Being a part of a community of faith

By Rev. Canon Christopher B. J. Pratt 

January is a moment in congregational calendars where the observance of the Christmas Season concludes with the celebration of the Feast of the Epiphany, followed closely by the Baptism of Our Lord.

That is certainly one way of looking at the calendar month of January. There are some members of many congregations (wardens and treasurers come to mind), where a key focus of the month is the experience of the Annual Vestry Meeting.

The amazing thing about the liturgical life of the community of faith and the reality of the day to day life of the church, is that the message of worship and congregational life meld together in a very natural way.

The message of the Holy Days and seasons which have been referenced, highlight an increased, and in some cases, a profound and sudden awareness that the message of Divine Love personified in Jesus, is a message which is being conveyed to all God’s children in every part of God’s world. Those who gathered in Bethlehem’s stable, those who followed a star, and those who stood on the banks of the River of Jordan, all witnessed moments which are unique in the ongoing story of humanity. Those key moments are essential parts of our faith journey as they lead us to claim that God loves the world so much, that Divine Love finds its full expression in the person of Jesus.

Having our lives impacted and transformed by the Birth, Ministry, Sacrifice and Resurrection of Jesus allows us to claim that we are forever linked to him through the experience of Baptism. An added element to that identity, is that, in our generation, we hear the words of the Risen Christ, as he commissions us, like those who have gone before us, to ”bear witness for me.” (Acts 1: 8)

Right there is where we begin to make ministry complicated. As individuals and as communities of faith, we expend a great deal of time, energy and resources trying to figure out and define what it means to “bear witness “, in our own lives and in the life of our community, our country and in God’s world. The shape of our worship reflects our desire to praise God in a way which is unique to the community we serve. As an example, not every congregation has a Praise Band. Not every congregation has an experience of traditional Anglican chant. Each has their place and not every congregation has to be all things to all people.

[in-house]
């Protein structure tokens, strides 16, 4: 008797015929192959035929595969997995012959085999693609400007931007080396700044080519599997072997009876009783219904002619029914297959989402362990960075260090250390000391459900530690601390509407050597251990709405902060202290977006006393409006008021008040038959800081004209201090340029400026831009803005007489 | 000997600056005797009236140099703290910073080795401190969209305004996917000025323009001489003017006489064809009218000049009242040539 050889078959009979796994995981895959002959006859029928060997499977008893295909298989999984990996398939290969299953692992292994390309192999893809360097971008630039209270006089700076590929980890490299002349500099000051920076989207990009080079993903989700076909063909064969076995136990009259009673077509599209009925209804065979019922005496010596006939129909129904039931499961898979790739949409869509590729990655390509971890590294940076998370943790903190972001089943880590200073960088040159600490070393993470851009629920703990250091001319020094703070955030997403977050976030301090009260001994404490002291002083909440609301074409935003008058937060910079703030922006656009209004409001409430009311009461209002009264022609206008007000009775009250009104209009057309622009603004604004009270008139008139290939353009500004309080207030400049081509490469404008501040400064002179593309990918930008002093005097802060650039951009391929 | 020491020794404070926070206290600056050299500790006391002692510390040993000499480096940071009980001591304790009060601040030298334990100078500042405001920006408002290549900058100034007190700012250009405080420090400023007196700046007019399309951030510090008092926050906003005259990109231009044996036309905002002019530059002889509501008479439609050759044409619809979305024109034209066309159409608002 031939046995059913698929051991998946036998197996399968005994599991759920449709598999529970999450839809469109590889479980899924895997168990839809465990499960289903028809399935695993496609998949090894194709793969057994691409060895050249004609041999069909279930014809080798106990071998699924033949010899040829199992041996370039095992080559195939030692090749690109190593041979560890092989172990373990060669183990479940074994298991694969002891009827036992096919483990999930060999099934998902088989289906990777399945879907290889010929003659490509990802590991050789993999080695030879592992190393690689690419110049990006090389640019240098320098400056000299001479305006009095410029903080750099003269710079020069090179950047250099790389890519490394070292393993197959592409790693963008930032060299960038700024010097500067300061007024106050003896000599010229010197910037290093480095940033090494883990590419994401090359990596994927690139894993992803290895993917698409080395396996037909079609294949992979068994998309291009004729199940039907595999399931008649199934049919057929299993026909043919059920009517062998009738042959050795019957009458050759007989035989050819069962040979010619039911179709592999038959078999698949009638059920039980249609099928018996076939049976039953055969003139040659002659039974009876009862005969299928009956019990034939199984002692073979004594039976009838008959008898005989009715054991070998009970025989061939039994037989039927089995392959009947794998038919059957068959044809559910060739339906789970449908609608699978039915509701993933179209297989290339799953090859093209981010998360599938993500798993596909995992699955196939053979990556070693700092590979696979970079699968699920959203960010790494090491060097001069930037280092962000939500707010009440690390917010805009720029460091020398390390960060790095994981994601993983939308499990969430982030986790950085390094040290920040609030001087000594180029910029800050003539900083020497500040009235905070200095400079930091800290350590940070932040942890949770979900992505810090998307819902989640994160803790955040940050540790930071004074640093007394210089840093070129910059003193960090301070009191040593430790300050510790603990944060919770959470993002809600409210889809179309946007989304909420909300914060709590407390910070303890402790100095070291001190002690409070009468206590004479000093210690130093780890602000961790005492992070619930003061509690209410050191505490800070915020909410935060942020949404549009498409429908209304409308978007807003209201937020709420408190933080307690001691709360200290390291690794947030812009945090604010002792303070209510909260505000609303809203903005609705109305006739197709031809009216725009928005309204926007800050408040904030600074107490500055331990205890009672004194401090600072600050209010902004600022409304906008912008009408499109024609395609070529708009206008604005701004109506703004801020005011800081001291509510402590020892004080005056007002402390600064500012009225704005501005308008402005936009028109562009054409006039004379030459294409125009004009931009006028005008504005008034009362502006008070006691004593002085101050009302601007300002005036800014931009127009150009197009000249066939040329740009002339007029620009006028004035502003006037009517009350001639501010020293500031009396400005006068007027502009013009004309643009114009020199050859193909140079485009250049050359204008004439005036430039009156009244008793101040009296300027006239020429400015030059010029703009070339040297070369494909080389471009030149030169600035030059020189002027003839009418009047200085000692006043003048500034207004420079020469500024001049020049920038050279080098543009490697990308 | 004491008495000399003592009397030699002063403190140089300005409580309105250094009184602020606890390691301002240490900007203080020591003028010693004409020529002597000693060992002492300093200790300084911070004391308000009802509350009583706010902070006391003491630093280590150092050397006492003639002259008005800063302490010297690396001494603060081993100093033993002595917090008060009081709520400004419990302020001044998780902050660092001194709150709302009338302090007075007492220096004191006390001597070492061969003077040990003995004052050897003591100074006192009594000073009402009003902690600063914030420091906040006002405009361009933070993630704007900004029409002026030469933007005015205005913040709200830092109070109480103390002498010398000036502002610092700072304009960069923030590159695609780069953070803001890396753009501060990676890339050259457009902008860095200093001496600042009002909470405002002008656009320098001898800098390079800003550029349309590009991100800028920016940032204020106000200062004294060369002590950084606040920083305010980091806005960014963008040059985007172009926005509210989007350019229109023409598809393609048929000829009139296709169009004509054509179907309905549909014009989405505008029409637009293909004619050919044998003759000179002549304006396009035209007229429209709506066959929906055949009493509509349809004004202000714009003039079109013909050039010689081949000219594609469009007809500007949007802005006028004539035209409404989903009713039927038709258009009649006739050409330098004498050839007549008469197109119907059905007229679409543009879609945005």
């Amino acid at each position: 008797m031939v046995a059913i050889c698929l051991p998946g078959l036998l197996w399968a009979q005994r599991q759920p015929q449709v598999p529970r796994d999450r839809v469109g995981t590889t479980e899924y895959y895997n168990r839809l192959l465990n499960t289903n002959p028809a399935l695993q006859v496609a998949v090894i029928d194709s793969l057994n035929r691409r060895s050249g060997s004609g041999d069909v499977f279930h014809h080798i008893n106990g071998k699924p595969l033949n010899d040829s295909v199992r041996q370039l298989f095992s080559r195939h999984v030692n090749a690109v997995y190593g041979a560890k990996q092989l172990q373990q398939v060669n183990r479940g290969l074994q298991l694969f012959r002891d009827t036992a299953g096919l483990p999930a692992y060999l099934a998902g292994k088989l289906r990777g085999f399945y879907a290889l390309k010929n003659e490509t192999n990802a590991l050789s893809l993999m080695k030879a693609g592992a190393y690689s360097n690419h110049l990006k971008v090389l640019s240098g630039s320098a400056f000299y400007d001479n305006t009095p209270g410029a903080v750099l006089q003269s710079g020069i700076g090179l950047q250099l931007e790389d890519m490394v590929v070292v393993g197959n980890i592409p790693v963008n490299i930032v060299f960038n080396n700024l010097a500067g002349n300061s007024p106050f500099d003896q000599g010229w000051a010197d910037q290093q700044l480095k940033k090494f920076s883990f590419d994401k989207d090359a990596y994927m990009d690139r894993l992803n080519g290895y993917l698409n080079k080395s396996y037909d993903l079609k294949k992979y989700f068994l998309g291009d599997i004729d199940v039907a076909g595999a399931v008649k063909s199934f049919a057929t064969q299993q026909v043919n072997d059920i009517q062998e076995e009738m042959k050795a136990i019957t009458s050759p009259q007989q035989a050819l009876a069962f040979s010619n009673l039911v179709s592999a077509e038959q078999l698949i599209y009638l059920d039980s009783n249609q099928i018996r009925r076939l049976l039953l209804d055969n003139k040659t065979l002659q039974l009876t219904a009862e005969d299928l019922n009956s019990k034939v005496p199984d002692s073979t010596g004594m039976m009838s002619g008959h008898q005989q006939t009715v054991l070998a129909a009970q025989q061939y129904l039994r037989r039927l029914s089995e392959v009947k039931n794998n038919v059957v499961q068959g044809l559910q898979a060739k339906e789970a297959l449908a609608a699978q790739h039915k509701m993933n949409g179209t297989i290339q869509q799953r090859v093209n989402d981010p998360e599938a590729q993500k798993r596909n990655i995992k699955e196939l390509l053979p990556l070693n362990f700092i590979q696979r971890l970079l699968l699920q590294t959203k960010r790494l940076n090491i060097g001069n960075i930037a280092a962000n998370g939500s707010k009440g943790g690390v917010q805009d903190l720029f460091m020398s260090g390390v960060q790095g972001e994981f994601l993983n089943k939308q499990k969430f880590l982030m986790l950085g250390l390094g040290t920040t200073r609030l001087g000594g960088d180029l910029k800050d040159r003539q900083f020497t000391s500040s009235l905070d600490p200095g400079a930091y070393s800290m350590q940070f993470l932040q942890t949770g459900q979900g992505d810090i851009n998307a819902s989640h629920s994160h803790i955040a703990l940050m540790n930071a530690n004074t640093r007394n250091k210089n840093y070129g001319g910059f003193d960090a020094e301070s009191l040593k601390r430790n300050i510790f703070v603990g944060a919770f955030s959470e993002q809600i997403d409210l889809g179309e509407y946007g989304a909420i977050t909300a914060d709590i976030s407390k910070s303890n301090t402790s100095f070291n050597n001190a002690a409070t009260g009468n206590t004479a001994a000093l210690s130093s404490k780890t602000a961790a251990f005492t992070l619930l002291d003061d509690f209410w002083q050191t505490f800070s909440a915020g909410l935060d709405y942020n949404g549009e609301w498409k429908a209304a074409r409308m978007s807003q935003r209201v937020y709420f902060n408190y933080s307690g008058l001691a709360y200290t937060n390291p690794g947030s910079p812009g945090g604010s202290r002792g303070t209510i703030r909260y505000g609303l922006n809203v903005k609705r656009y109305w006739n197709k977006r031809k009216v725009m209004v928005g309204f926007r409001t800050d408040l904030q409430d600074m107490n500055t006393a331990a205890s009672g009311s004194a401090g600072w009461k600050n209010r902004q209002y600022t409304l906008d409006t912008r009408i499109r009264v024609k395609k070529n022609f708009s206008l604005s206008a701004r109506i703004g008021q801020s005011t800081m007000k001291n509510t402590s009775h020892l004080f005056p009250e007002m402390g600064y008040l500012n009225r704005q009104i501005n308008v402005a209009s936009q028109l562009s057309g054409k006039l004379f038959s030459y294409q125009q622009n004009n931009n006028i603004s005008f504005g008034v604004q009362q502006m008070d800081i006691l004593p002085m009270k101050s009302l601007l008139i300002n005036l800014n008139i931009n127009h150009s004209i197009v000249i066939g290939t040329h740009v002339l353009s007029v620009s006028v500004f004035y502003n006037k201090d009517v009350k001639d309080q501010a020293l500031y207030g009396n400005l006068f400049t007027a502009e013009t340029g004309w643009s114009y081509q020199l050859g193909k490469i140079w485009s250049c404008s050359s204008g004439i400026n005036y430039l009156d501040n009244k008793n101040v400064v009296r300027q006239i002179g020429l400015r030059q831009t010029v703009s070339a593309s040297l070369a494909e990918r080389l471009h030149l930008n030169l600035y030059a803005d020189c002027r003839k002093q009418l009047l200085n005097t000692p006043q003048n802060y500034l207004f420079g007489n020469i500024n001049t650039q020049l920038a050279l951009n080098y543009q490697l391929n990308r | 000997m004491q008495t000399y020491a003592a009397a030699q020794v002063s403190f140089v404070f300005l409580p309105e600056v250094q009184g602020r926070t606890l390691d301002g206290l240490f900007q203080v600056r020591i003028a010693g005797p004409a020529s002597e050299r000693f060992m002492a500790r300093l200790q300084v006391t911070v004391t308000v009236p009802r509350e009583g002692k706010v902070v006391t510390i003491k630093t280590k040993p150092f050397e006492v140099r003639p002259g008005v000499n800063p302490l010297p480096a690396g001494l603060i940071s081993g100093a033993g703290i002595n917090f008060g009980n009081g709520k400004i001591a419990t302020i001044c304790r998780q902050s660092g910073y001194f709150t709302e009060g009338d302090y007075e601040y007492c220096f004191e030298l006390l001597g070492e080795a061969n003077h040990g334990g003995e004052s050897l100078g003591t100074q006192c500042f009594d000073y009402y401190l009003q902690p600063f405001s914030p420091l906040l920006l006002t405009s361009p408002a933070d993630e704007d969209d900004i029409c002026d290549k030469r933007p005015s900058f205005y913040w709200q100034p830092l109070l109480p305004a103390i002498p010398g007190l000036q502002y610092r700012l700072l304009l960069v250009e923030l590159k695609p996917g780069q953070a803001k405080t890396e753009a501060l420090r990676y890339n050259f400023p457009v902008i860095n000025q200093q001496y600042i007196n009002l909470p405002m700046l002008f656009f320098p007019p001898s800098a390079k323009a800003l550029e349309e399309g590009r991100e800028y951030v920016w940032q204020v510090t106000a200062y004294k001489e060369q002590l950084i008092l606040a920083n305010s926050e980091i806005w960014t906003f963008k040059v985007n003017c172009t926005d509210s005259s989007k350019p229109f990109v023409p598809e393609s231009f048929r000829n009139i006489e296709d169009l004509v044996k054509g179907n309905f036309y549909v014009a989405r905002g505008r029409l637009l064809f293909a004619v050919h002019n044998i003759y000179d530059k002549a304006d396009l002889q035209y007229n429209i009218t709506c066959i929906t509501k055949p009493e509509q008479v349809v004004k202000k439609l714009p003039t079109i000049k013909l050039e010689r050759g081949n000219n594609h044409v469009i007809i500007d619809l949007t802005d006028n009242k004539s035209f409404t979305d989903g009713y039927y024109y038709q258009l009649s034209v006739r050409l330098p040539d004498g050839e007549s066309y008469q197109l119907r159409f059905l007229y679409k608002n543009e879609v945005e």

Being a part of a community of faith means that we become aware of the fact that we do not live our lives in isolation. By not sharing in ministry opportunities offered in our Deaneries, our Diocese, or even in the wider community, there is a tendency to retreat into familiar, and sometimes, even comfortable, silos that insulate us from…… (fill in the blank). It is the kind of mindset that leads to Church Kitchen cupboards being locked up, so that the property of all, is controlled and possessed by an exclusive few. The concept of being mutually responsible and interdependent members of the Body of Christ, which is at the heart of our Anglican self – definition, means that, at annual parish vestry meetings, congregational decisions regarding the shape of missional ministry build on the unique nature and gifts of the community of faith and have a vision which looks beyond the four walls of the church building.

That translates into our personal experience, as we face, in our own way the question of what it means to be a “witness” to our Lord. Within the context of our families, with our friends, as a part of our community of faith and the wider community, God given opportunities are presented to us. What do we do when those moments come along?

The call to engage in Mission and Ministry in 2018 is a call with an impact on the life of each and every one of us. We are called to know our story of faith and to share our story of faith. We are called to have a vision of our place in God’s world and to commit ourselves to respond, as part of the community of the church and in our own way as individuals to ”bear witness” to our Lord.

May all of us resolve anew to respond with energy and zeal to that Great Commission.

Rev. Canon Christopher B. J. Pratt has retired from full time parish ministry, but continues to offer priestly ministry in the Diocese of Huron.

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